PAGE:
Architecture’s Odd Couple: Frank Lloyd Wright and Philip Johnson
By Hugh Howard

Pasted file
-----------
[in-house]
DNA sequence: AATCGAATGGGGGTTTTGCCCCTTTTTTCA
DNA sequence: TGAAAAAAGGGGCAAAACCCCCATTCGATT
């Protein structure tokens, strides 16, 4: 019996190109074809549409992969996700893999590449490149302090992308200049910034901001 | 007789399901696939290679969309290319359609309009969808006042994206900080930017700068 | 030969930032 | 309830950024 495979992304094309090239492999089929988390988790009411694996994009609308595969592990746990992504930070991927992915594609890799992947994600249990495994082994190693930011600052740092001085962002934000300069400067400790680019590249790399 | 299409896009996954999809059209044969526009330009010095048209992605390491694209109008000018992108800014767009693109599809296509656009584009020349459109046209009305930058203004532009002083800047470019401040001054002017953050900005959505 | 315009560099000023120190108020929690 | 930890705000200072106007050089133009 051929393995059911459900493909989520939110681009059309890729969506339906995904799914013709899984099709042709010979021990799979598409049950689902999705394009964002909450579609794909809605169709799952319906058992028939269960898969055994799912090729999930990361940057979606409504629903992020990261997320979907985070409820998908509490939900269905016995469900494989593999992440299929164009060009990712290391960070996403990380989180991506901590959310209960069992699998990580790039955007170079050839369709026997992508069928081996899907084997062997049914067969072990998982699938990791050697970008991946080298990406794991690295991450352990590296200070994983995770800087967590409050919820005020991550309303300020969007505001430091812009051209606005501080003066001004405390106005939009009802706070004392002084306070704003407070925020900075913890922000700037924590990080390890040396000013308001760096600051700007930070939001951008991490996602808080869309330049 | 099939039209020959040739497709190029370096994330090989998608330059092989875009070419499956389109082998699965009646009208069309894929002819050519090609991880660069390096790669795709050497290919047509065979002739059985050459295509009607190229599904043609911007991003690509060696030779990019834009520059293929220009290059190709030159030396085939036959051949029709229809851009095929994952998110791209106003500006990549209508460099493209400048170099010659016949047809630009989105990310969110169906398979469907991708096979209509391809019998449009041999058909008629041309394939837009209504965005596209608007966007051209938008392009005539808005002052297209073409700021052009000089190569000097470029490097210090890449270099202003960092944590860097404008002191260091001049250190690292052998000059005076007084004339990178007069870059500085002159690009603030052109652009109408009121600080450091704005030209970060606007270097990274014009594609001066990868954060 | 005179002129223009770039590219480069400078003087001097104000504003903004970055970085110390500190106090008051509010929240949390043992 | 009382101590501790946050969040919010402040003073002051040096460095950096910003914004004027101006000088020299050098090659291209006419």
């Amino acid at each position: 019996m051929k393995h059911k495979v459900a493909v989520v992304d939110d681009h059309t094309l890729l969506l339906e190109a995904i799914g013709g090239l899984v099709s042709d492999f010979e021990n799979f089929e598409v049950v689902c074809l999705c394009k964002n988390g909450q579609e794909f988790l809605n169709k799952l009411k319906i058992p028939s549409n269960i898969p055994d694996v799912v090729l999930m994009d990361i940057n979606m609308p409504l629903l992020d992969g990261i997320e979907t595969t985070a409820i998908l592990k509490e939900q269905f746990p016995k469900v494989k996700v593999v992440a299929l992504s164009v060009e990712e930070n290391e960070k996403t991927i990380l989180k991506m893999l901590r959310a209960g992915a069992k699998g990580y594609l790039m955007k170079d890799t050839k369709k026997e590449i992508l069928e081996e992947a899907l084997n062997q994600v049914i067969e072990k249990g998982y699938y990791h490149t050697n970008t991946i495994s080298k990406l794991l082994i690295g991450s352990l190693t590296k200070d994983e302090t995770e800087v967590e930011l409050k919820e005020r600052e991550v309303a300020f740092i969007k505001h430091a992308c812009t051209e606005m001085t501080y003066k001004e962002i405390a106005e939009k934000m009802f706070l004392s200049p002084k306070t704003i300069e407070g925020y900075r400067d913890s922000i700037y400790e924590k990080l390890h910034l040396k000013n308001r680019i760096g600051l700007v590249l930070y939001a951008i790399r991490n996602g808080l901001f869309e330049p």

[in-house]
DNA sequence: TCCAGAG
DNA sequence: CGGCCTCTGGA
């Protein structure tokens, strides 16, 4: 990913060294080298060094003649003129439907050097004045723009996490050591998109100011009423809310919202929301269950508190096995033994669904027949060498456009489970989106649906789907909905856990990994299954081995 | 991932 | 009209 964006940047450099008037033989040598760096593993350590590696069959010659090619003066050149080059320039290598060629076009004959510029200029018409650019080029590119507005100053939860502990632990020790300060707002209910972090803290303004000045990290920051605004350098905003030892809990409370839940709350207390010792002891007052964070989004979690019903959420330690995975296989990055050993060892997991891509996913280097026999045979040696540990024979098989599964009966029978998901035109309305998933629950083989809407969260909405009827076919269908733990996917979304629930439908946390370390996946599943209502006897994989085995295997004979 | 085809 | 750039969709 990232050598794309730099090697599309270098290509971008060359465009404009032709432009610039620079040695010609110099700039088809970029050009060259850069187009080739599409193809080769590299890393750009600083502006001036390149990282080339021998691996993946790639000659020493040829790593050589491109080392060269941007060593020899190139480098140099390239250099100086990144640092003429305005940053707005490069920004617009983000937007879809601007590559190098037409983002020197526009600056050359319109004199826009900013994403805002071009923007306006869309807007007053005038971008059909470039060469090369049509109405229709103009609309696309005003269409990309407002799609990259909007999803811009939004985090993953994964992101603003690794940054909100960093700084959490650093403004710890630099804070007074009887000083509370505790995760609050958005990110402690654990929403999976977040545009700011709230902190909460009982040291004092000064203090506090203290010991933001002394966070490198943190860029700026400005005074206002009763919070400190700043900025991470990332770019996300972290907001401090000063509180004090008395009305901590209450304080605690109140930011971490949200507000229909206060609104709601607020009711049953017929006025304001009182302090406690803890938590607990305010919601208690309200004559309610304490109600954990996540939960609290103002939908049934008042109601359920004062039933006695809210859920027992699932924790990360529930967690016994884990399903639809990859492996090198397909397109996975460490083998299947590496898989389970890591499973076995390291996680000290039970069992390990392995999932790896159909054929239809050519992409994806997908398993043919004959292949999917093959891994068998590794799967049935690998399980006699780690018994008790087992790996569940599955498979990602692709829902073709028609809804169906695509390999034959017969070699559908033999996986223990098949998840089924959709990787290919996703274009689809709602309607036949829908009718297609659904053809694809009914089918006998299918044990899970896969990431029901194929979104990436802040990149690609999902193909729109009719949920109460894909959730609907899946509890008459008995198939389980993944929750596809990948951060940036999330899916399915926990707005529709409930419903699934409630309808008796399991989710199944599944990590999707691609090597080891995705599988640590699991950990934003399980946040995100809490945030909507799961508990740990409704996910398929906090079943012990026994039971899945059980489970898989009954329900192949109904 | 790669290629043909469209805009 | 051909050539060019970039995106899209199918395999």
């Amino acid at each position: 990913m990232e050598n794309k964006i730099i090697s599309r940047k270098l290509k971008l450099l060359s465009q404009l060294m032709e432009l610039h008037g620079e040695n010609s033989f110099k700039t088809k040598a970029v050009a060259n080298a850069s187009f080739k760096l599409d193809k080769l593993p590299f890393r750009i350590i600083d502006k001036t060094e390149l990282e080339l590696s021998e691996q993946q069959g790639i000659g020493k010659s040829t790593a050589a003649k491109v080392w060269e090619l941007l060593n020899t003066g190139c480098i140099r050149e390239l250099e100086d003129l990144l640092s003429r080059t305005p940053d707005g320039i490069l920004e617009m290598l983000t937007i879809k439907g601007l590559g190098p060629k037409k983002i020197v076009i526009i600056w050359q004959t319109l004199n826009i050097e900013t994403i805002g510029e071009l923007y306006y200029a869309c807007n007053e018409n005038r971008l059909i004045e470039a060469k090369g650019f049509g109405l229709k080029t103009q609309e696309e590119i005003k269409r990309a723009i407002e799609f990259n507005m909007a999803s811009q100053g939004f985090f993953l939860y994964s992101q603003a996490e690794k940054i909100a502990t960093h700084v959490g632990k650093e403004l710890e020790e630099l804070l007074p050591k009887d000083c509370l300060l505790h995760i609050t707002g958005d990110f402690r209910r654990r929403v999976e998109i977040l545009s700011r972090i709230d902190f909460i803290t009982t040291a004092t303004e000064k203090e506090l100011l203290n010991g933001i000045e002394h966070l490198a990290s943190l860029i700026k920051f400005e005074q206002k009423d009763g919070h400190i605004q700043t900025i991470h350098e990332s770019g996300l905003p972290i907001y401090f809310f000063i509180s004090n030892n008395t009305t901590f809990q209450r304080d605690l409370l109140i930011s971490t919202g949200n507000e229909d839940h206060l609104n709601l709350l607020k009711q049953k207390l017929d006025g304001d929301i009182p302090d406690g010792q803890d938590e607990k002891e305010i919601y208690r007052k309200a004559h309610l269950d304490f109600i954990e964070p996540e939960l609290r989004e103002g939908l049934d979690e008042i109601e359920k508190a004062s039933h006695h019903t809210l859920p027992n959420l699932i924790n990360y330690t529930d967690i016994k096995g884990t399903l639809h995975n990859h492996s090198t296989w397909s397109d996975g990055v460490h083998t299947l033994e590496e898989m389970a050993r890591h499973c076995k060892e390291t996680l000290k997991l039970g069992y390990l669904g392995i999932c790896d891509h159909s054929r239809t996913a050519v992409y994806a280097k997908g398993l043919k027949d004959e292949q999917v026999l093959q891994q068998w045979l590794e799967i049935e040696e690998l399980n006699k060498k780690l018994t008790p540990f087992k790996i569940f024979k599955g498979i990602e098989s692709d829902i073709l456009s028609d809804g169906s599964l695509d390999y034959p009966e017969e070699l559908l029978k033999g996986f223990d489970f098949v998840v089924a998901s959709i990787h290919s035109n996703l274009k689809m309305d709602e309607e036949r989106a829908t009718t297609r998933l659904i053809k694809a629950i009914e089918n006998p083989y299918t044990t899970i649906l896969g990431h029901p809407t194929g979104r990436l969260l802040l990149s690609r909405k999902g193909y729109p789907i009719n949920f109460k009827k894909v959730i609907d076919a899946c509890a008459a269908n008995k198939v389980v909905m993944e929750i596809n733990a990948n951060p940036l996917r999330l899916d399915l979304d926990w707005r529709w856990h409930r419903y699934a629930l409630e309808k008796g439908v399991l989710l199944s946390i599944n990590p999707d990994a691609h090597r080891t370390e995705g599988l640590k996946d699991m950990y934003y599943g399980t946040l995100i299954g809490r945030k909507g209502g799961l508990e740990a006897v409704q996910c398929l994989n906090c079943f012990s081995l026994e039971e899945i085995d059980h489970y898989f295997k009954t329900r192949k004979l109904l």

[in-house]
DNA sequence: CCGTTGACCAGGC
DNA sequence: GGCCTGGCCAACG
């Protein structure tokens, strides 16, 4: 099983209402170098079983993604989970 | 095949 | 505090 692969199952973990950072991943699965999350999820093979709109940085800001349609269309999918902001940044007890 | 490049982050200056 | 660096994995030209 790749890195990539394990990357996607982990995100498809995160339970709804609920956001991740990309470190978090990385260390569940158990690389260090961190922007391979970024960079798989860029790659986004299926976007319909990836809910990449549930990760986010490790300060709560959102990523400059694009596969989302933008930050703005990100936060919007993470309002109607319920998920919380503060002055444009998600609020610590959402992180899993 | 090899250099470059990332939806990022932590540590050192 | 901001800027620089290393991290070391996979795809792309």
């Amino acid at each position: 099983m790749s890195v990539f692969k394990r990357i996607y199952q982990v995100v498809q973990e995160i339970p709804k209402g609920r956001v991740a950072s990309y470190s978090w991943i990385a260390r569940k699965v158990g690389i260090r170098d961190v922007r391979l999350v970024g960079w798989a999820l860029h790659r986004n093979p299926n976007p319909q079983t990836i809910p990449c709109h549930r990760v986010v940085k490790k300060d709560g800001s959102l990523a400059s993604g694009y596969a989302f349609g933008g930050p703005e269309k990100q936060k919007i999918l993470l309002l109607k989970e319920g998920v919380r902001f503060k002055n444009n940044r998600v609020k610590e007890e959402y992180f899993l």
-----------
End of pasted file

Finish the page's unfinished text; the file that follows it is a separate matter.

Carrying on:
Opposites attract – sometimes – which is but one pillar holding up the estimable edifice of historian Hugh Howard’s double biography of two towering architectural presences. Frank Lloyd Wright and Philip Johnson loomed over American architecture for most of the previous century, usually from opposing positions from which they fired volleys of disdain at each other’s creations and philosophies. Opportunist Johnson versus idealist Wright was a long-running fixture that spilled into acrimony but eventually turned into a grudging admiration of sorts. Both were charismatic and brutally direct; both became synonymous with the houses and skyscrapers they built and the landscapes they transformed. They were the architectural equivalent of those yin-yang double acts that emerge in art or sport and, ventures Howard neatly: “Like colliding atomic particles, Johnson and Wright altered each other’s paths.” The real winner in their skirmish-and-ceasefire symbiosis was their shared discipline, Johnson’s post-modernism and Wright’s “organic” creations – featuring buildings designed to be in harmony with the environment – keeping American architecture relevant despite the advent of the Europeans. Howard’s two-for-one profile of this idiosyncratic pair is consistently engaging.